The main literary sources for late Second Temple Judaism are the Apocrypha, Old Testament pseudepigrapha, the Dead Sea Scrolls, and the works of Josephus and Philo. Rabbinic literature, though of much later date, can be relevant when used with caution, and we should not forget that the New Testament itself is evidence of the Judaism of its period, not only in the sense that the early Christian movement from which it comes was itself Jewish, but also in the sense that it refers to other forms and aspects of the Judaism of its period. As well as the literary sources, there is also documentary and epigraphic material, both from Palestine and from the Diaspora. Among these sources, these essays make most use (besides the New Testament) of the Apocrypha and pseudepigrapha, which have long been my special inter-est, though many of the essays do also refer to and discuss other sources. Among the sources, the most problematic as evidence for late Second Temple Judaism are the rabbinic literature, because of its date, and the so-called Old Testament pseudepigrapha. I do not say 'the Pseudepigrapha' because, unlike the Apocrypha, these are not a defined body of literature with even approximately agreed boundaries, but an indefinite category. While some of these writings can be conclusively shown to be early Jewish writings, the fact that most of them are known only from manuscripts of Christian provenance means that, not only is their date often hard to determine, but also whether they are of Christian or Jewish origin may be more debatable than some scholars have assumed. It is interesting that this issue of the Jewish or Christian provenance, either of Old Testament pseudepigrapha themselves or of traditions they transmit, is common to both the first and the last of the essays in this collection, showing that this is an issue of which I have long been aware. In chapter 21 I provide new arguments for the Jewish provenance of a text generally thought to be most likely of Christian origin.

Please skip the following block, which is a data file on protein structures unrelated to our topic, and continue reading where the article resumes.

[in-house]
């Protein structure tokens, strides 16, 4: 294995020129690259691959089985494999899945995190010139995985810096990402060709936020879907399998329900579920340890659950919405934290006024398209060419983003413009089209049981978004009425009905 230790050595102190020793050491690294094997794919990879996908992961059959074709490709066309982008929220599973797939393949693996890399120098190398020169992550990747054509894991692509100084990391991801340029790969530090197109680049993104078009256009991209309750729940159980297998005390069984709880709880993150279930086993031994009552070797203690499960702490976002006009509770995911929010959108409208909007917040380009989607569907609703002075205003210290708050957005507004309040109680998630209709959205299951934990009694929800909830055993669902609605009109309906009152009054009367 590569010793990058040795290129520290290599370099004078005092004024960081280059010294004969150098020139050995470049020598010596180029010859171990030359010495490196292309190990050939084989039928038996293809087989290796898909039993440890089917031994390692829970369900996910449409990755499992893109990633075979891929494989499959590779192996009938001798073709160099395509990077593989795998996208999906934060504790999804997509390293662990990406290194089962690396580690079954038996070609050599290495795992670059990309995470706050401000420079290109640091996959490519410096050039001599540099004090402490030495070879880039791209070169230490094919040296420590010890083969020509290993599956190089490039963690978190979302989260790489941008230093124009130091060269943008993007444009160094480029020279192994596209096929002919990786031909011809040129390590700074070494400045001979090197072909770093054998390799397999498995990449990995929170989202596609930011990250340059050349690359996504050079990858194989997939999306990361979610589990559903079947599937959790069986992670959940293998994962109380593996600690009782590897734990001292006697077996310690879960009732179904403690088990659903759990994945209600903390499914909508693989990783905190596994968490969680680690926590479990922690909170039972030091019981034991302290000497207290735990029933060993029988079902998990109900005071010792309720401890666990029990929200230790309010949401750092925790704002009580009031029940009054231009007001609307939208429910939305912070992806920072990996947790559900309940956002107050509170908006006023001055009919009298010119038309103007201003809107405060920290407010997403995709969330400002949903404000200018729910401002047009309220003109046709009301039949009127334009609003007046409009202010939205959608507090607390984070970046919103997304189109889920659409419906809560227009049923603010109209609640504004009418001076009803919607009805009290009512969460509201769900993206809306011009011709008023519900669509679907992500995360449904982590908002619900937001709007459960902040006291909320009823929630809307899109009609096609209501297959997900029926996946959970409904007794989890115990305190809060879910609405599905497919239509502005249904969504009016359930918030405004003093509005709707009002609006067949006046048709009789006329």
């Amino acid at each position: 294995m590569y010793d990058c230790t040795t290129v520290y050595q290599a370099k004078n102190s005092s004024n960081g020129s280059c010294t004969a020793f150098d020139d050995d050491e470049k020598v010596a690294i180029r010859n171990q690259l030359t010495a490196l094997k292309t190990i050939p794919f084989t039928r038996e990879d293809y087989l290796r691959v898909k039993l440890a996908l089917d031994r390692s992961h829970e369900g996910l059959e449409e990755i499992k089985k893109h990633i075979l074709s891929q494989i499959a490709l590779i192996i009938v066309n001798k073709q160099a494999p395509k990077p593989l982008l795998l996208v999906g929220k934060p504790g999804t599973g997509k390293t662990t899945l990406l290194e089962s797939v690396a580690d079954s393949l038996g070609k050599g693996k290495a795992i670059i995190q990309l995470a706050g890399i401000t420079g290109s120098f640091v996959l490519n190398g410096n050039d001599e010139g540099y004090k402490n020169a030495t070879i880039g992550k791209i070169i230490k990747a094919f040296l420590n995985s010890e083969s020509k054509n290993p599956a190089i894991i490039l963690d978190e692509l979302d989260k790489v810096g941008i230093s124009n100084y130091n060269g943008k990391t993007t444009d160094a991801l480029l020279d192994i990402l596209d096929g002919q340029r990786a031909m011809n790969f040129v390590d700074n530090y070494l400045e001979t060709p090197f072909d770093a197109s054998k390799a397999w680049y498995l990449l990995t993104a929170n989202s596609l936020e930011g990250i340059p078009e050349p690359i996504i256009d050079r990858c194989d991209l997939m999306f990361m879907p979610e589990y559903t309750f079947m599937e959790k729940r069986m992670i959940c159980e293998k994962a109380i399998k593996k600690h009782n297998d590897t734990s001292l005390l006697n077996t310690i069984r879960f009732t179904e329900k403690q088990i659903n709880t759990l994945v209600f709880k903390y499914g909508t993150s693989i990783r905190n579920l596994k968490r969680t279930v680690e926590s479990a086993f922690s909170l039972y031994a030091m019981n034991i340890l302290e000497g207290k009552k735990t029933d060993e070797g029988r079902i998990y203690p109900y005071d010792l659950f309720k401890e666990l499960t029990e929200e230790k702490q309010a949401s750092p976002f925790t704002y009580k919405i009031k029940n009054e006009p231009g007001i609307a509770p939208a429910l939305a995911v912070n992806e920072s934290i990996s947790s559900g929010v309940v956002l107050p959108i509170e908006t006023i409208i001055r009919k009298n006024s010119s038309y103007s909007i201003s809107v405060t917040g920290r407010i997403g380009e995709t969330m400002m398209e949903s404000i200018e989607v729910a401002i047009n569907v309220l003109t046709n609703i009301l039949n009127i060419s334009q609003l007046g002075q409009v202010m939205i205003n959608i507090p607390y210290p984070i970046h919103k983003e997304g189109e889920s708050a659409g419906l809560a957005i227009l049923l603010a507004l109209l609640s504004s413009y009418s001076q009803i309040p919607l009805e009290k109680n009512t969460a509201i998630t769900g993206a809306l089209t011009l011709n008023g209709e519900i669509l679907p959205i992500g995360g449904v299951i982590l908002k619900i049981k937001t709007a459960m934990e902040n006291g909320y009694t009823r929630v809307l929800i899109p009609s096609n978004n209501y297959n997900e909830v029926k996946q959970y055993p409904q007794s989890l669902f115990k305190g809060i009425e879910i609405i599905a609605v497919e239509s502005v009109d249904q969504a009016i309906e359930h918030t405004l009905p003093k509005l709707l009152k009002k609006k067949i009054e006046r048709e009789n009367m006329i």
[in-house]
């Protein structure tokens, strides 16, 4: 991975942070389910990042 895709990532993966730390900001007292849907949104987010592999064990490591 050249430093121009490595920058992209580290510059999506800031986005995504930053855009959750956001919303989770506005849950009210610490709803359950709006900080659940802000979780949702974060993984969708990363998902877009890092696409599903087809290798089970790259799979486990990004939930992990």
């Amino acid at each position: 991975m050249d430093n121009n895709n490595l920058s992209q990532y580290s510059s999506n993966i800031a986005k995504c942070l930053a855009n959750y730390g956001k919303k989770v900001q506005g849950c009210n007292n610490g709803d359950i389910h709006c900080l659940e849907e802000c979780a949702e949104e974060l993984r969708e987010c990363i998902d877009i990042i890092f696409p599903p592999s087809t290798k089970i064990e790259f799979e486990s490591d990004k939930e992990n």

The essays appear in the chronological order of their original publication, except that chapter 3 belongs so obviously with chapter 2 that I thought it best to place it out of chronological order. There is not much in these essays on which I have significantly changed my mind. Chapter 4 covers a large topic on which much has been written since I wrote it, but the most important point that would be different if I were to write it now is that I would not use the term 'apocalyptic' to refer to a kind of eschatology or a set of ideas, but only in a literary sense with reference to the literary genre apocalypse. To chapters 2 and 20 I have added appendices updating my treatments with reference to subsequently published information and discussion, but it would have been impractical to do this in other cases.

1. Introduction
2. The Martyrdom of Enoch and Elijah: Jewish or Christian)
3. Enoch and Elijah in the Coptic Apocalypse of Elijah
4. The Rise of Apocalyptic
5. The Delay of the Parousia
6. A Note on a Problem in the Greek Version of 1 Enoch 1. 9
7. The Son of Man: 'A Man in my Position' or 'Someone')
8. The Apocalypses in the New Pseudepigrapha
9. Pseudo-Apostolic Letters
10. Kainam the Son of Arpachshad in Luke's Genealogy
11. The List of the Tribes of Israel in Revelation 7
12. The Parting of the Ways: What Happened and Why
13. The Messianic Interpretation of Isaiah 10:34
14. The Relevance of Extra-Canonical Jewish Texts to New Testament Study
15. Josephus' Account of the Temple in Contra Apionem 2.102-109
16. Life, Death, and the Afterlife in Second Temple Judaism
17. What if Paul had Travelled East rather than West?
18. Covenant, Law and Salvation in the Jewish Apocalypses
19. The Restoration of Israel in Luke-Acts
20. Paul and Other Jews with Latin Names in the New Testament
21. The Horarium of Adam and the Chronology of the Passion
22. The Spirit of God in us Loathes Envy (James 4:5)
23. Tobit as a Parable for the Exiles of Northern Israel
24. The Continuing Quest for the Provenance of Old Testament Pseudepigrapha

Particulars of First Publication
Index of Scriptures and Other Ancient Writings
Index of Ancient Persons
Index of Modern Authors
Index of Place Names



Special Contents